Whether you’re trying to reclaim your credit score, or simply looking for a way to reduce your credit utilization, a balance transfer credit card can be a great solution. Depending on the terms of your balance transfer, you can potentially enjoy low interest rates, as well as a long promotional period that will allow you to pay off your debts in a shorter amount of time.
Beware of High Variable APR After Introductory Period
During the introductory period of your new credit card, you may be able to take advantage of a 0% APR. When you are looking for the best balance transfer credit cards, you will want to know what the APR will be after your introductory period is up. This may be higher than the APR on your current card. You can find out when your introductory APR ends by calling the customer service department, or you can check it online. If you are able to pay off your balance before your introductory APR ends, you will be able to save money on interest in the long run.
Balance Transfer Fee
Depending on the type of card you have, you may also have to pay a balance transfer fee. This fee usually ranges from three percent to five percent of the amount transferred. You will have to pay that balance transfer fee in order to qualify for the introductory APR.
You will still have to make your minimum payments by the due date each month. Otherwise, you’ll incur additional fees and potentially higher interest rates. If you make a payment late, you may be charged a penalty APR that is higher than the APR you were charged before the payment was returned. Also, depending on the card you have, you’ll probably also have to pay deferred interest if a payment is returned.
Typically, balance transfer credit cards offer an introductory 0% interest rate for only a set period of time. Typically, this ranges from six to 18 months. This can save you money over time, especially if you pay the balance off within the promotional period. However, there are a few things you should consider before applying.
You’ll need to calculate how much time it will take you to pay off the debt. This will help you decide if a balance transfer is a good option. If you know you won’t be able to pay off the balance within the promotional period, consider whether you’ll want to carry the balance on the new card.
Credit Card Perks
You should also consider any perks that the new card may offer. Some cards provide purchase protection, rental vehicle insurance, and purchase rewards programs. These programs can allow you to maximize your earnings. You might also be able to leverage rewards to pay for things that you already had planned, such as travel flights and hotel stays. When weighing your options, balance what rewards you might get versus the potential cost of getting a balance transfer credit card.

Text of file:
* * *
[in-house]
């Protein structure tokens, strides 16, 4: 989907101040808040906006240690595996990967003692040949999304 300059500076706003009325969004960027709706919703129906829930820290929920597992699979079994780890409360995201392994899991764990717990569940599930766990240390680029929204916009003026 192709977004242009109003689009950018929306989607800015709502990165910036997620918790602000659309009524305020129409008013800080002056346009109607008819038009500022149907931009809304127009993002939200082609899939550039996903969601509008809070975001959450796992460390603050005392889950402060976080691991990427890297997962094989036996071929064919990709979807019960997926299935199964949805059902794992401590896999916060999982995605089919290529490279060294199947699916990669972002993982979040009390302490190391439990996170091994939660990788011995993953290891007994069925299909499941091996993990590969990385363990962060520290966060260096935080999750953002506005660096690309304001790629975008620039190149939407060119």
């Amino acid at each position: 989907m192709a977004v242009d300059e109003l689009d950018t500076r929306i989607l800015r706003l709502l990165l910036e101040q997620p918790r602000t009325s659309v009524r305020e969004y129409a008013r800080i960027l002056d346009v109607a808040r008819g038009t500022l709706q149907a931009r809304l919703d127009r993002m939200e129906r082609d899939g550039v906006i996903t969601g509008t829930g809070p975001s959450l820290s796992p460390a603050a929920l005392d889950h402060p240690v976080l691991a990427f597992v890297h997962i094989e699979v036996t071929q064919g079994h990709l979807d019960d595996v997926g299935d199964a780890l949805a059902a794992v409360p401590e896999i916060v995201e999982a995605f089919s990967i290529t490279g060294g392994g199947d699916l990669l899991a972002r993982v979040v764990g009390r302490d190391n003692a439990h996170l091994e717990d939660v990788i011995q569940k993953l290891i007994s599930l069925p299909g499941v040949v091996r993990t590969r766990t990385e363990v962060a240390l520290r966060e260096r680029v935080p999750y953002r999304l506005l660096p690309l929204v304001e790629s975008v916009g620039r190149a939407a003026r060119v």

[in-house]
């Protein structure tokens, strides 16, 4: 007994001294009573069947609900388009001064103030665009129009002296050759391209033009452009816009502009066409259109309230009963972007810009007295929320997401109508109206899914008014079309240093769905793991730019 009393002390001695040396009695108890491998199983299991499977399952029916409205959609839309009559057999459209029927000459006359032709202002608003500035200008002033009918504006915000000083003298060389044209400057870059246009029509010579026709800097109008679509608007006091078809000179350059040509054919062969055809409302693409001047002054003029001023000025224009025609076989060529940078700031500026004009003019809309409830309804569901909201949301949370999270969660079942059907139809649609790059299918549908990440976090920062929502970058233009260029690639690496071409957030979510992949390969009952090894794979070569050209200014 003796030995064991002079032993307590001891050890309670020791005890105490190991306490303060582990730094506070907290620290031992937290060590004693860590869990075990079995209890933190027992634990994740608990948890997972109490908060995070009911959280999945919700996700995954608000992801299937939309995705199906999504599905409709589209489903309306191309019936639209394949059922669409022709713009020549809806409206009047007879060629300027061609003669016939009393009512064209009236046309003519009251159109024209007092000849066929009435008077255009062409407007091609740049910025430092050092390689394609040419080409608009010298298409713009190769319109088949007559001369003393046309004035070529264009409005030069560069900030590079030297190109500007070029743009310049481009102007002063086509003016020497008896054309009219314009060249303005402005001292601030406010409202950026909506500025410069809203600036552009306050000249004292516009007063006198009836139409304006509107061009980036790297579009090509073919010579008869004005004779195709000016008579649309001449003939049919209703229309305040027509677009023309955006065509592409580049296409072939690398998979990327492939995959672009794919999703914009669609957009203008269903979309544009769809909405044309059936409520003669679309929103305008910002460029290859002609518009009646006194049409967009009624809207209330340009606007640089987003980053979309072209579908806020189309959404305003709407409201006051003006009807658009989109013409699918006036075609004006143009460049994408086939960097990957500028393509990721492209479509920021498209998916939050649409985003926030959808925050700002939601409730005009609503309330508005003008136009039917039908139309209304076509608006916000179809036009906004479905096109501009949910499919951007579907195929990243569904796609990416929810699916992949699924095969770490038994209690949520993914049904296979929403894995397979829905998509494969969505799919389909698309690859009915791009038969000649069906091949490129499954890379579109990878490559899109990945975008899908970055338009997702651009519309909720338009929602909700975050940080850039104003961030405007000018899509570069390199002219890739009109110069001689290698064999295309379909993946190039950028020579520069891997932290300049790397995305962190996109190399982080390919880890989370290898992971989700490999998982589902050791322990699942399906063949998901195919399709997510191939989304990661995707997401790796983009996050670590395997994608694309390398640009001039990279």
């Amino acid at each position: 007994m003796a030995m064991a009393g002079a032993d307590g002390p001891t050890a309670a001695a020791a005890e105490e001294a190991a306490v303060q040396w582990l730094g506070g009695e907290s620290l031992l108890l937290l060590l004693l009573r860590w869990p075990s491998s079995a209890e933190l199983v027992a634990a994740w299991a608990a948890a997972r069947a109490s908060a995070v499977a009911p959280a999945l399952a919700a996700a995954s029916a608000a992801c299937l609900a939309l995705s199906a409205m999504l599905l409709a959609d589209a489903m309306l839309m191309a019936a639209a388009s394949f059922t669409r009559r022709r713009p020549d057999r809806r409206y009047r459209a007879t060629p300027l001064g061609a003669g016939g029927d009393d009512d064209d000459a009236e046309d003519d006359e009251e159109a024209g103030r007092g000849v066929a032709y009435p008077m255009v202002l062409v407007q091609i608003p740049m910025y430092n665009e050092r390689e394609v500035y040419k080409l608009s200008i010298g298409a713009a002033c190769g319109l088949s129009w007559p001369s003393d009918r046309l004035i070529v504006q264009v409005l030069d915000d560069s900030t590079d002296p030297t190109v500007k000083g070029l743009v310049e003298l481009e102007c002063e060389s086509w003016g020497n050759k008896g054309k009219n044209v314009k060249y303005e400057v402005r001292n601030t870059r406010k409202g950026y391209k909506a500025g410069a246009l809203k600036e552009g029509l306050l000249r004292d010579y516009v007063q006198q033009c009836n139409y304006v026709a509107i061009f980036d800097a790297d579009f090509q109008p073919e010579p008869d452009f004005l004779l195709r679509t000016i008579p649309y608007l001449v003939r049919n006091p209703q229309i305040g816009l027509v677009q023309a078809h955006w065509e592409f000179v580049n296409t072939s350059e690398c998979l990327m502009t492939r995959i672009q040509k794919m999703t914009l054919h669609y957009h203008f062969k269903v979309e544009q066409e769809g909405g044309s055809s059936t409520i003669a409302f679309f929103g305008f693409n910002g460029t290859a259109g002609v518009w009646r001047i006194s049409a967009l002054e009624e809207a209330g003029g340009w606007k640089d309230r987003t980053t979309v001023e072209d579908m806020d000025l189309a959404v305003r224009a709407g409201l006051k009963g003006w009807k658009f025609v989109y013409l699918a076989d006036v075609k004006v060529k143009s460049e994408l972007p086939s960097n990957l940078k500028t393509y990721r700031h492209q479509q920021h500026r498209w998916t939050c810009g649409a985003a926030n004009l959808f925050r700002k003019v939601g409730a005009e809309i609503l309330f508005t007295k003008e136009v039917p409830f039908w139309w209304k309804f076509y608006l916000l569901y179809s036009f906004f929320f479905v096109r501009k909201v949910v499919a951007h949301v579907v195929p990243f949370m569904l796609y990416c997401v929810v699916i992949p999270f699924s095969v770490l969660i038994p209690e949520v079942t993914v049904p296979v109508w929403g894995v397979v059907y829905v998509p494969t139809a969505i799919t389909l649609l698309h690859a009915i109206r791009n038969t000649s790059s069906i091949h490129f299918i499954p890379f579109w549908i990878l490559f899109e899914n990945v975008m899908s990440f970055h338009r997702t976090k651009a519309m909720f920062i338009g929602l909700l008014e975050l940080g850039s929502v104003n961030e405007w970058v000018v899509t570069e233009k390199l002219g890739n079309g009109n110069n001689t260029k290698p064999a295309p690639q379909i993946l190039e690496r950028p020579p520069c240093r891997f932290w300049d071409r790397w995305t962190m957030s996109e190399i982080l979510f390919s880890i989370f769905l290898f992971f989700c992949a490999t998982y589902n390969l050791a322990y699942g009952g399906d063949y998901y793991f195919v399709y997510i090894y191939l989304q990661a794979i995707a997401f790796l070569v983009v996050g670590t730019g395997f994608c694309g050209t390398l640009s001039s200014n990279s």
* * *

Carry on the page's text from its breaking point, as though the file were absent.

You also need to consider your credit score. A good FICO score will give you a better chance of getting approved for the best balance transfer credit cards. One of the biggest factors that will affect your credit score is whether you make your payments on time. You can check your credit report for free. You may be surprised at what you find. You may find that you have too much revolving debt or that an old credit mistake is keeping your score down. It might be worth waiting to apply for a balance transfer credit card until after your credit score increases.
Calculate Your Debt
You’ll want to calculate how much revolving debt you have. It may or may not make sense to get a balance transfer credit card, because the actual act of getting a new card could lower your credit score, at least for a short while. Also, you may not qualify for a balance transfer credit card with high enough limits to handle all your revolving debt.
Alternatives to a Balance Transfer Credit Card
Instead of getting this kind of card, consider whether you could simply make a more concerted effort to pay down your debt. Is it possible to take on a side job to double down on your monthly payments? You may have other options for paying your outstanding debt that don’t require outside approval.
Another alternative to applying for a balance transfer credit card is to just get another regular credit card with a lower APR than one that you already have. Then, make higher payments on your old card and use the new card if you need to make new purchases.
Things to Keep in Mind
Remember, your relationship with your new credit card company will probably last years. Even though you may apply in order to meet short-term goals such as transferring high interest debt, you’ll be “stuck” with the new card company. Make sure it’s a reputable company that will serve you well in the long-term.
Also, remember what got you into this position in the first place, which might be overspending. When you transfer your balance, consider canceling your old card. The last thing you want to do is to ratchet up your debt again on the old card. Then you would have doubled your revolving debt, which is exactly the opposite of what you wanted for yourself.
If you are still in the market for a balance transfer credit card, the first thing to do is call your bank or credit card issuer and ask if they offer any special offers. A representative should be able to tell you the best available offers. Next, check online at sites that compare various balance transfer credit cards to try to get the best deal for yourself.
Finally, you might want to review your choice with your CPA. Your CPA can help you make financially sound choices about how best to handle excessive debt.